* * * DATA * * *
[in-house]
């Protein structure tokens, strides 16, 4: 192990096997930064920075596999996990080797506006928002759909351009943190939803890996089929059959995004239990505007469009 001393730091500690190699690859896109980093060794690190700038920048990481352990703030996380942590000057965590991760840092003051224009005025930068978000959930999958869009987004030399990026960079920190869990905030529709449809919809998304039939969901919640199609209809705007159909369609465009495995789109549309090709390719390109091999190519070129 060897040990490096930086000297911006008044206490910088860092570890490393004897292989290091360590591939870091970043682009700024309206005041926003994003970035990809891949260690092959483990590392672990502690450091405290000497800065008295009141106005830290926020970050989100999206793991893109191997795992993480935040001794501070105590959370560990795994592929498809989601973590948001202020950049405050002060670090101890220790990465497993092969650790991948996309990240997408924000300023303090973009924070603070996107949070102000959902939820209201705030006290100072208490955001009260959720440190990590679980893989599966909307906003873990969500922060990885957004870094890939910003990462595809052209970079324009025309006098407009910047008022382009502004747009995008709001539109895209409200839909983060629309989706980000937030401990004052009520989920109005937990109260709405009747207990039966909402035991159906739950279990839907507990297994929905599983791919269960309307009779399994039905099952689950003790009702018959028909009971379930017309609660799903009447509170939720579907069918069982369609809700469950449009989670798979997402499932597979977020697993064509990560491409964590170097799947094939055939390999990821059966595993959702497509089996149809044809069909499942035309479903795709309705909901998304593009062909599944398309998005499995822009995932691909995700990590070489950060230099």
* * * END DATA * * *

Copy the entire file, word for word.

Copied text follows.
[in-house]
């Protein structure tokens, strides 16, 4: 192990096997930064920075596999996990080797506006928002759909351009943190939803890996089929059959995004239990505007469009 001393730091500690190699690859896109980093060794690190700038920048990481352990703030996380942590000057965590991760840092003051224009005025930068978000959930999958869009987004030399990026960079920190869990905030529709449809919809998304039939969901919640199609209809705007159909369609465009495995789109549309090709390719390109091999190519070129 060897040990490096930086000297911006008044206490910088860092570890490393004897292989290091360590591939870091970043682009700024309206005041926003994003970035990809891949260690092959483990590392672990502690450091405290000497800065008295009141106005830290926020970050989100999206793991893109191997795992993480935040001794501070105590959370560990795994592929498809989601973590948001202020950049405050002060670090101890220790990465497993092969650790991948996309990240997408924000300023303090973009924070603070996107949070102000959902939820209201705030006290100072208490955001009260959720440190990590679980893989599966909307906003873990969500922060990885957004870094890939910003990462595809052209970079324009025309006098407009910047008022382009502004747009995008709001539109895209409200839909983060629309989706980000937030401990004052009520989920109005937990109260709405009747207990039966909402035991159906739950279990839907507990297994929905599983791919269960309307009779399994039905099952689950003790009702018959028909009971379930017309609660799903009447509170939720579907069918069982369609809700469950449009989670798979997402499932597979977020697993064509990560491409964590170097799947094939055939390999990821059966595993959702497509089996149809044809069909499942035309479903795709309705909901998304593009062909599944398309998005499995822009995932691909995700990590070489950060230099």